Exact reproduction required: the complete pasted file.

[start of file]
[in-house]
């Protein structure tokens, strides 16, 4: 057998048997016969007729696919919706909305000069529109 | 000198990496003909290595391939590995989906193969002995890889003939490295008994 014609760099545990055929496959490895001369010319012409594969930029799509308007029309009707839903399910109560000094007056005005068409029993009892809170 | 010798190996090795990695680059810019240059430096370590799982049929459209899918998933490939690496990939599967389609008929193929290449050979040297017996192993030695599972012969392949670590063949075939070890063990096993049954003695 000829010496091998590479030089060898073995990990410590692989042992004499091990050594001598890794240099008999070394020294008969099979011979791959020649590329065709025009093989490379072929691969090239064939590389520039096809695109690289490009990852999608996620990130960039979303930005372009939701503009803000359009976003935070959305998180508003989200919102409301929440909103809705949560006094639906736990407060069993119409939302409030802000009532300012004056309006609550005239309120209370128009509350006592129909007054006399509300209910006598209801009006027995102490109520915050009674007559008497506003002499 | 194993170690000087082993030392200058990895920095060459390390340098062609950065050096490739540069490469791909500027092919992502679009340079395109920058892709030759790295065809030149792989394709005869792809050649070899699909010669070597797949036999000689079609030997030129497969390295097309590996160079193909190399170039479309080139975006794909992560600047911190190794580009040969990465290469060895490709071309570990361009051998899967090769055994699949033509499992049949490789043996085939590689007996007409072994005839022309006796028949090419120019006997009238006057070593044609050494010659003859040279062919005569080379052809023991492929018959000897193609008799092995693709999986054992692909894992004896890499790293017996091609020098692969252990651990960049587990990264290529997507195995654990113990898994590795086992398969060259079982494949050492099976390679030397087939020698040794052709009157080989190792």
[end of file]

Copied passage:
[in-house]
């Protein structure tokens, strides 16, 4: 057998048997016969007729696919919706909305000069529109 | 000198990496003909290595391939590995989906193969002995890889003939490295008994 014609760099545990055929496959490895001369010319012409594969930029799509308007029309009707839903399910109560000094007056005005068409029993009892809170 | 010798190996090795990695680059810019240059430096370590799982049929459209899918998933490939690496990939599967389609008929193929290449050979040297017996192993030695599972012969392949670590063949075939070890063990096993049954003695 000829010496091998590479030089060898073995990990410590692989042992004499091990050594001598890794240099008999070394020294008969099979011979791959020649590329065709025009093989490379072929691969090239064939590389520039096809695109690289490009990852999608996620990130960039979303930005372009939701503009803000359009976003935070959305998180508003989200919102409301929440909103809705949560006094639906736990407060069993119409939302409030802000009532300012004056309006609550005239309120209370128009509350006592129909007054006399509300209910006598209801009006027995102490109520915050009674007559008497506003002499 | 194993170690000087082993030392200058990895920095060459390390340098062609950065050096490739540069490469791909500027092919992502679009340079395109920058892709030759790295065809030149792989394709005869792809050649070899699909010669070597797949036999000689079609030997030129497969390295097309590996160079193909190399170039479309080139975006794909992560600047911190190794580009040969990465290469060895490709071309570990361009051998899967090769055994699949033509499992049949490789043996085939590689007996007409072994005839022309006796028949090419120019006997009238006057070593044609050494010659003859040279062919005569080379052809023991492929018959000897193609008799092995693709999986054992692909894992004896890499790293017996091609020098692969252990651990960049587990990264290529997507195995654990113990898994590795086992398969060259079982494949050492099976390679030397087939020698040794052709009157080989190792």